Every day there are reminders on how we should appreciate our global home and then consider the many and easy ways we can protect it.
Make no mistake, the jury is back: climate change is happening. The carbon emissions in our atmosphere can be traced directly to the burning of fossil fuels and this historically disproportionate trend began at the dawn of the Industrial Revolution. Animals know it and many are beginning to migrate just to stay within their climate zones. A harsh reality is that some are beginning to run out of real estate and are in danger of being pushed to extinction.
Even humans are starting to realize that unabated climate change poses great dangers including rising sea levels and increased regional climate extremes. Many people want responsible stewardship with our planet. Individual plans alone can’t solve the problem, but they are a beginning and to do nothing would be disastrous.
Demand for energy continues to rise and communities are increasingly looking to renewable sources such as the sun to meet the growing demand for clean, safe and reliable energy. Other technologies such as LED lighting and rainwater harvesting are growing and taking hold globally. It all matters and what we do collectively and individually does make a difference. The most difficult part is just getting started. The range of opportunities is vast and yes, many of the issues are complex, but taking the time to organize and develop a strategic approach will help leaders within our churches, synagogues and communities make the best choices.
My company Greensboro Plumbing Supply (GPS) has been in business since 1949, providing mechanical, commercial plumbing and industrial solutions. Four years ago, we decided to move to the forefront of bringing renewable energy to the marketplace because the future is now and just ignoring the problems we all face is not the answer. We offset over 50% of our power usage with solar PV and have updated our lighting with LED. We are now fully engaged in solar power, solar thermal, LED lighting and rainwater harvesting, because it matters for future generations. It is important we all act, combining our passion for transformational change and we should act now and consider the cost if we don’t. We can have a future for our children and their children where technology evolves in partnership with respect for the environment, providing renewable energy, clean manufacturing processes and sustainable agriculture.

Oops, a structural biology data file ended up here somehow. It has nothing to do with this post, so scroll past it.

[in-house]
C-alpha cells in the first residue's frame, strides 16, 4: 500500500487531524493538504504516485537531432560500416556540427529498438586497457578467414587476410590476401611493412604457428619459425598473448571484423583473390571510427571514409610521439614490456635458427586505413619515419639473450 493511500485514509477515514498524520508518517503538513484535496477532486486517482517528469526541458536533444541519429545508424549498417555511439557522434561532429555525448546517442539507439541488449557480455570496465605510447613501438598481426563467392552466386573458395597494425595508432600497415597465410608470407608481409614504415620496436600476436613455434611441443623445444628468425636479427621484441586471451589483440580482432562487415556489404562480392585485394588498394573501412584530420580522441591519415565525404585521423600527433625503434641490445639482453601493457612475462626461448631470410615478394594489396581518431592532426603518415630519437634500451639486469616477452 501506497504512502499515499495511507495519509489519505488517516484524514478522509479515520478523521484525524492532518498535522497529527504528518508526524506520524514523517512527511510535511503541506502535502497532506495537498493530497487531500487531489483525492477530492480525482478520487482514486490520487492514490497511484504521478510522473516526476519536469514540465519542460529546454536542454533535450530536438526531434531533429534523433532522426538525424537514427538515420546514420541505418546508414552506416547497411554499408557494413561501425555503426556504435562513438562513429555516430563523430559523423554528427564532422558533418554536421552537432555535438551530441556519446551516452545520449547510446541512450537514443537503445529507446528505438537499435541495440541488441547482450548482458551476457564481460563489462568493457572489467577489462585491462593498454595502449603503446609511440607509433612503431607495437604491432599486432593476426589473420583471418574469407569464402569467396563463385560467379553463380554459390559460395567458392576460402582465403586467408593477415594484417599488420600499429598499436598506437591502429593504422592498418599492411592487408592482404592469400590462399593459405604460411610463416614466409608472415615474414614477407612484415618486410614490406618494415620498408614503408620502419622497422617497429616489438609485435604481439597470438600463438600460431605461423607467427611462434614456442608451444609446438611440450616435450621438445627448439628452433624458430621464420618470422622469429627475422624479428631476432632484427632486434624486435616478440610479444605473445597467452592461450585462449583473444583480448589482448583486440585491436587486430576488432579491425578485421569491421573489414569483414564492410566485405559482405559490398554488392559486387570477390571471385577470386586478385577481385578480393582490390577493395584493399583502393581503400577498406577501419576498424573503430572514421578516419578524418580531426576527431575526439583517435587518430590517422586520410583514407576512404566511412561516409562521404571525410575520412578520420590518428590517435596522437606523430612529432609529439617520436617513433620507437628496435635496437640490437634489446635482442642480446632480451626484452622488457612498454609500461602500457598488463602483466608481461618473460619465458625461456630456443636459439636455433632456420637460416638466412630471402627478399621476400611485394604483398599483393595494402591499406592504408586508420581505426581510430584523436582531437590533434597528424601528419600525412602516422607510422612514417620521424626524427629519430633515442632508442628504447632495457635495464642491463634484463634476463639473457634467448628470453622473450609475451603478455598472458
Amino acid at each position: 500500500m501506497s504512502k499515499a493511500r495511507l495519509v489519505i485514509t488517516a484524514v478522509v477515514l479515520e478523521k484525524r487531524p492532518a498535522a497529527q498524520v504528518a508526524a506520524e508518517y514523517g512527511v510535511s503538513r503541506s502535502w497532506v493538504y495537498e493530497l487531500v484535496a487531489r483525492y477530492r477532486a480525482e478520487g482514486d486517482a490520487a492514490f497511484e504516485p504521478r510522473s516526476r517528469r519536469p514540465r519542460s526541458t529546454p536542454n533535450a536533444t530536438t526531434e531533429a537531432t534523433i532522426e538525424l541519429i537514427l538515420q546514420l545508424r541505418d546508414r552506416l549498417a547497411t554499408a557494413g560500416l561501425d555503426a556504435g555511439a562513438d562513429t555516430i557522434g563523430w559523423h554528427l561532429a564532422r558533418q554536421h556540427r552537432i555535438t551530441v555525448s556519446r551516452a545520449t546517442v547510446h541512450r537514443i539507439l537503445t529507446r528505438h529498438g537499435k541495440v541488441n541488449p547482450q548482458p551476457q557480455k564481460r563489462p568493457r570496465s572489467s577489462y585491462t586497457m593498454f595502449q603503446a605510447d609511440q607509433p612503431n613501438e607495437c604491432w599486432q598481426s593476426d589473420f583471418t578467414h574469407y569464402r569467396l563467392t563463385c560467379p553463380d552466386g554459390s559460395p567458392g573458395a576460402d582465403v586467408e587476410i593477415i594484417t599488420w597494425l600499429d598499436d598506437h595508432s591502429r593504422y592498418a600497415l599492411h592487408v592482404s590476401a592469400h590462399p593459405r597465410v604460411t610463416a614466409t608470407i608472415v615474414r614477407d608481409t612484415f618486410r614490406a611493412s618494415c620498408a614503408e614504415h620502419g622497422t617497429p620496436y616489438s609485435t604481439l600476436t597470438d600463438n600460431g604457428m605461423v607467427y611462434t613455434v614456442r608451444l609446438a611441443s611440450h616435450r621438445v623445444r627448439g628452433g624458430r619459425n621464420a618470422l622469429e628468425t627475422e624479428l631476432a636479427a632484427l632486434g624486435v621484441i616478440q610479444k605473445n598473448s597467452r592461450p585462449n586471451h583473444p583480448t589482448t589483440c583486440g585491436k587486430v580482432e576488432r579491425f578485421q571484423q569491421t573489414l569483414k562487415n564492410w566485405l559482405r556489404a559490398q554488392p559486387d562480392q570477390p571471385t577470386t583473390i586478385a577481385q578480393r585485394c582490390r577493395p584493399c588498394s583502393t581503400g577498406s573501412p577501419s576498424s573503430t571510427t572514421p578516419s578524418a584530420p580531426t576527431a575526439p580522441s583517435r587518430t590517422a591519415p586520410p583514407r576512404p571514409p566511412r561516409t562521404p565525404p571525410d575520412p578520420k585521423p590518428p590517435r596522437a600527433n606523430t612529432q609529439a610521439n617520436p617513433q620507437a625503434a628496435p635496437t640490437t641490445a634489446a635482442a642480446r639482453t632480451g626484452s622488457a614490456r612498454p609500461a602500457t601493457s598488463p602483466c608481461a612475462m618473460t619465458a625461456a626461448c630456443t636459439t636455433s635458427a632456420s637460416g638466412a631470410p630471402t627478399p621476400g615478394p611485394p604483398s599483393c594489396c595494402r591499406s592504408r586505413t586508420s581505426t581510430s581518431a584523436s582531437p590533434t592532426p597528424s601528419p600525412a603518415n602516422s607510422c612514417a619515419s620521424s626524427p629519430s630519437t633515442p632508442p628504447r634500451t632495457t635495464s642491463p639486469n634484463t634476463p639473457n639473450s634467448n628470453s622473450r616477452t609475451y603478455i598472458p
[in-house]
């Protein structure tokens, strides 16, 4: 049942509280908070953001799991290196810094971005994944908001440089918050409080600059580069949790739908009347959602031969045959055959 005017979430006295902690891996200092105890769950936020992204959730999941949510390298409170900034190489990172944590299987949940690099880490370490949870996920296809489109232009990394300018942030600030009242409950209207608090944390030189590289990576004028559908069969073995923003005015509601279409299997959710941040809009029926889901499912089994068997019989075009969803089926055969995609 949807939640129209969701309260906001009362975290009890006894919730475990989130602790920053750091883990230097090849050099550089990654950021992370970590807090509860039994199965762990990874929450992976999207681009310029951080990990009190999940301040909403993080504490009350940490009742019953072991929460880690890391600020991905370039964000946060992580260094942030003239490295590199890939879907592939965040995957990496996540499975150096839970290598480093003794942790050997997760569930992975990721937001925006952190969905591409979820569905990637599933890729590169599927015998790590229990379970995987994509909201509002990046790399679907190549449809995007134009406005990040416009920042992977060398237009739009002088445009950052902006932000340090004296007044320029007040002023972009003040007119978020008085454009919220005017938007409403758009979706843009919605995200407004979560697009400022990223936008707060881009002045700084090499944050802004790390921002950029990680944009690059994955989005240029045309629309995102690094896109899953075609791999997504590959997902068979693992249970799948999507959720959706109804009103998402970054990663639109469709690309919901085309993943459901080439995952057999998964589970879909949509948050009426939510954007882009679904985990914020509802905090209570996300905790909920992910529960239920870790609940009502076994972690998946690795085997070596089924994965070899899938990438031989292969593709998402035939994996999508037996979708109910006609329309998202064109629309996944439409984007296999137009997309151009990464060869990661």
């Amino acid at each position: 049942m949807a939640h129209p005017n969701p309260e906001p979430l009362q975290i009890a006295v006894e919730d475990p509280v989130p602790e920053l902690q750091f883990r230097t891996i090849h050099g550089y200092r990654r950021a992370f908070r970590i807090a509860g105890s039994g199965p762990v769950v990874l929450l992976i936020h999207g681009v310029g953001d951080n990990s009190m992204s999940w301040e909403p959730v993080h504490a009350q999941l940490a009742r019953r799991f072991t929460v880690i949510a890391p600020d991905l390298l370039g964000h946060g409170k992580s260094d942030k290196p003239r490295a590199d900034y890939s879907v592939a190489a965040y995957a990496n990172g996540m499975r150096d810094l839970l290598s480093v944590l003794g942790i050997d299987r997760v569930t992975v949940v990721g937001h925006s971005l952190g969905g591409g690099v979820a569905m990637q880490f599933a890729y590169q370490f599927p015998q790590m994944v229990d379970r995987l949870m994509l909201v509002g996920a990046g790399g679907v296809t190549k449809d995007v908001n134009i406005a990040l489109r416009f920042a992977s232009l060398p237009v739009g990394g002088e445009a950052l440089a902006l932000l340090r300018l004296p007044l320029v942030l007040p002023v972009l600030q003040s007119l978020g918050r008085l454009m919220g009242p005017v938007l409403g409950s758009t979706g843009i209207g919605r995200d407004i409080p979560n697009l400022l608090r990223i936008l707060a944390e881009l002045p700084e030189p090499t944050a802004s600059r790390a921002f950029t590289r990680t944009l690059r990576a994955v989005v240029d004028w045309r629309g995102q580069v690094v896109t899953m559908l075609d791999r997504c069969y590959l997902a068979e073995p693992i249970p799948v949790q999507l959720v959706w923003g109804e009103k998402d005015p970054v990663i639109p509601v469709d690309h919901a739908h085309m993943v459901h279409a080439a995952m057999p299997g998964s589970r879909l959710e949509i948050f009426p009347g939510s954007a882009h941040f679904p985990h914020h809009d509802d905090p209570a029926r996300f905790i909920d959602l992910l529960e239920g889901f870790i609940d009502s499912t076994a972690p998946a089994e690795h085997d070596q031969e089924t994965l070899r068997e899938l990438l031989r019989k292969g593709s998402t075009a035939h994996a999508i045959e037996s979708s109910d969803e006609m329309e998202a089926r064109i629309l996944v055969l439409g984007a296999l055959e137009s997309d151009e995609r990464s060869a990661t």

I currently serve as the Green Committee Chair at Beth David Synagogue in Greensboro, NC. I am working with our past and current synagogue Presidents and a committee consisting of volunteers who feel we can make a difference. We do this together not only because we wish to make a difference, but we also wish to change our own lives in the process. We know there is a clearly defined need to make our community, and our world, a better place for our children and grandchildren and by doing this, we hope to inspire others to become involved through Beth David Synagogue and churches within our community.
Judaism taught me neutrality is not an acceptable stance with regard to our fellow man and all living creatures. Our environment is crying for help and I wonder sometimes who is listening. The American Indian walked in balance and beauty with nature. They felt the Earth taught them courage, renewal, kindness, humility and to care for all things. They felt humankind was woven into the web of life as one thread within it. Whatever we do to the web, we do to ourselves. All things are bound together, all things connect. Together, we can educate the next generation the importance of faith in what they want to accomplish. Growing up in Columbus, Ohio, I was taught by my parents we all should be honest when we want to address issues about the well-being of our community. They also taught me to take seriously the obligation to create a better world for everyone and we all should recognize that these two goals could best be achieved together.
At Beth David Synagogue, we are working together to go green by taking the necessary steps to reduce environmental impact without making major structural changes.
- We started by evaluating our lighting, and we are preparing to make the change to LED. This will reduce our energy usage by up to 80%. Additionally, this will make our HVAC system even more efficient by reducing the heat generated with conventional lighting by 90%.
- We are also considering the installation of AET Solar Thermal Panels in specific locations and eliminating all standard water heaters by installing Bosch Tankless Water Heaters. Hot water is on demand so this alone will reduce our gas and electric bills.
- The HVAC systems are aging as well, so we recently evaluated all the units on our roof, all 17 of them.
- We will review and consider replacing all the faucets, toilets and urinals in all the bathrooms, replacing them with energy efficient systems. The faucets will be hands free, so they shut off after a specified time, again, saving us money.
By effectively managing the way our building uses water and energy we can improve our carbon footprint and cut our utility bills. Working together, we can make a difference!
GPS – Renewable Energy Division
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